Manaia & matau
Two more pieces I completed recently are the manaia and matau shown here.
The manaia was carved from beautiful Marsden. Although it is coarsely crystalline throughout, it ground down evenly and gave a pleasing finish. Maybe it was a bit friable for the detail I wanted to include and some crystals dislodged along some of the sharp edges. But that was my fault and not the stone's!
Overall it is a pleasing piece with the cord imitating a bridle and the experimental eye, which together "make" it in my view.
The second picture shows a pretty chunky matau. It's the detail which makes it though. The cord-closure overlying the stem of the piece gave me all sorts of work but upon cleaning up it looks great!
The South Westland kawakawa is tricky to work because it is so heterogenous. The dark, opaque patches were softer than the mid-green, semi-translucent parts: most of the latter had a swirling texture where fluids had been passing through the mass of the stone, causing it to melt unevenly and crystallise with variable hardness and toughness.
They are a fine pair and offer due homage to the Maori carvers who have made these forms through the centuries.
Inanga hei matau
It's been a long time since I carved a batch of Maori-inspired pieces. Too long! I began to make amends a month or so ago with a small batch of pieces which I designed to be more technically challenging than anything similar that I'd previously carved. I think I've achieved this.
A couple of days ago I was approached by a lady who noticed the hei matau I was wearing and wanted something similar. As chance would have it, I showed her a picture of the unfinished piece (at left) in the workshop, which she loved. The stone is some beautiful South Westland inanga. It darkens towards the bottom, and has some contorted flow banding running through it. It is 12 mm thick and 70 mm from top to bottom, a little larger than the majority of pieces in the shops. It has a good weight.
As it was already partly formed it only took a couple of days to clean it up and polish it. I delivered it today. Now I need to finish the others in the batch!
It was about time I tried my hand at carving koalas. And they are quite a tricky shape to carve I found out - I spent hours studying pictures of the animals!
The top picture shows the first I made. It represents a young animal with a large head in relation to it's body, made to look larger because it was slumped into the fork of a tree, and quite sleepy, as they often are.
The lower picture shows a rather trickier pose by a mature koala. With the front legs relatively thin, one fracture more than I'd noticed and worked around could have spelt disaster, but I was thorough, or lucky!
Of course they are carved from Cowell and the two koalas show the variation in the stone.
The upper picture shows a piece of grayish-green jade with some darker banding. These bands are where the fluids, due to partial melting of the nephrite during formation, had flowed. The lower one is made from stone which is close to "Black" and had melted and completely recrystallised during formation.
Each koala is shown seated in a forked piece of eucalypt which is varnished, and then screwed to the base of a square of Terrazzo tile.
Judging by the interest from friends I will be making a lot more koalas in the coming years and it will be interesting to see how the designs change over time.
I was asked to make a remembrance poppy in jade and after much thought and an illuminating talk with the gentleman concerned, came up with the piece shown here. It was a complete departure from my Maori carving style because I wanted to show the hidden beauty of the stone (lower figure), and to do that I needed to grind the petals thinly, which required them to be made from separate pieces of stone.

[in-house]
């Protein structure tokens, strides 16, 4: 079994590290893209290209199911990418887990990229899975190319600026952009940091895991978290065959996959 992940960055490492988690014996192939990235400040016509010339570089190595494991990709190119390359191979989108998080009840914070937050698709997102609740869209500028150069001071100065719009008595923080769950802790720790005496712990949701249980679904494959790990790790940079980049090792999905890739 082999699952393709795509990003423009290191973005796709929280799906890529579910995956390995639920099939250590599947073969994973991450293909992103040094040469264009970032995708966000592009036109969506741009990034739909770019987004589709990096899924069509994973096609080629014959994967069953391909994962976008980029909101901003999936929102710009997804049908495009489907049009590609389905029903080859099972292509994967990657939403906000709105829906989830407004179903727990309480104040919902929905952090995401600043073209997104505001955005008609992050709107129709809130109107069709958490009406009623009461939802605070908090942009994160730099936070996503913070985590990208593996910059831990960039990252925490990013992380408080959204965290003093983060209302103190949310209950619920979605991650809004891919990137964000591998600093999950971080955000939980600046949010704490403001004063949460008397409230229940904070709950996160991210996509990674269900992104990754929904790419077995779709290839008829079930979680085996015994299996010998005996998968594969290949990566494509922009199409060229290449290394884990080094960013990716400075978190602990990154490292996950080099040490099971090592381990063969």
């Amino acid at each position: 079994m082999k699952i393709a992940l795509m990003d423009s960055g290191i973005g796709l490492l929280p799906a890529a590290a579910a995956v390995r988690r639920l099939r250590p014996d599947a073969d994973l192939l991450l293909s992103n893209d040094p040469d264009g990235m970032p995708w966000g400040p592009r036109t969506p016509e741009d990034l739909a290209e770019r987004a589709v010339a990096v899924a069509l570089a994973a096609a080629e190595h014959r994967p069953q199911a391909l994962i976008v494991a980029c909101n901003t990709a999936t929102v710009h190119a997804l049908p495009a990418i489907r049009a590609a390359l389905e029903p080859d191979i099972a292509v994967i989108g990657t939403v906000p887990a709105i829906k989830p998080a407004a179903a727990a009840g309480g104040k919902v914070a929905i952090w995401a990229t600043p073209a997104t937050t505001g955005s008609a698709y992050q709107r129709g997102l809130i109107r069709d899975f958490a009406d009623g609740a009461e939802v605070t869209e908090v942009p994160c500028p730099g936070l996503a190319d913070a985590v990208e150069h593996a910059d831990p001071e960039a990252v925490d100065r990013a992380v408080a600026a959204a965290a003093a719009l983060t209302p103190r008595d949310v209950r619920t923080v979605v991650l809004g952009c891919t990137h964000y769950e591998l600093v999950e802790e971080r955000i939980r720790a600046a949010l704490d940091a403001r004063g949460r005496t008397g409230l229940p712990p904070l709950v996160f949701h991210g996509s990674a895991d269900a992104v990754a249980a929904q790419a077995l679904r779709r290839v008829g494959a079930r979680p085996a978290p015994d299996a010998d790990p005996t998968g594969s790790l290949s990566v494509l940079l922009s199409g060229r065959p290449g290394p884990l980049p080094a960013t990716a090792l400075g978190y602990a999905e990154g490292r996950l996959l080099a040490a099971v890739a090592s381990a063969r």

The poppy has been a symbol of remembrance for the armed services since the Great War. I chose the form of a still-opening flower as a metaphor for the youth of many of the men and women who have been killed whilst defending our country. I also chose four different pieces of Cowell to represent, as far as I could, the diversity of those lost.
Having ground-down the petals to a point where the inner beauty could be seen in transmitted light (lower figure), I finished them with grinding sticks to create a patina and polished highlights (upper figure). I then set-about forming the pistil by turning-down a piece of dowelling to shape and size, then adding the stigma, made from cord on the top. The stamens are made from thin copper wire bent to produce the anthers. They were fixed into the pistil and painted. And finally the petals were fixed in place.
As far as my continuing development as a carver is concerned, this is one of the most significant pieces I’ve carved in a few years. I am happy I fulfilled the terms of the commission (except the initial timeframe!) and will be doing more work in this vein in the future as I feel it honours the stone I am working in the best way I can.
I finished this piece in early June 2020.
A further order for jade cufflinks pushed me into finishing off a couple of pairs I'd started some time ago as well as making two new pairs. In the picture on the left you can see the beautiful shades of jade. Top left is a piece of highly translucent mid-green Yukon nephrite with some white flecking. Front is dark green and highly translucent Cowell. And at top right is a pair made from Cowell Black.
It was interesting to see how they polished-up. The Black was hard and generally took longest; the Yukon was softer and took least time. But you don't get something for nothing - getting the perfect polish on the Black seemed to take forever!
Dumortierite is a rare and unusual mineral found in only a handfull of countries around the world. It is an aluminium-boron silicate, and is typically found as a cryptocrystalline mass with other minerals, forming a rock. It's the boron which gives it a blue colour in the case of this Mozambican stone. It's hard, being 8.0 - 8.5 on Moh's scale. My 60 grit flexible diamond belt was up for the job but only new burrs and sheets of Wet & Dry would grind it. After that they just polished it!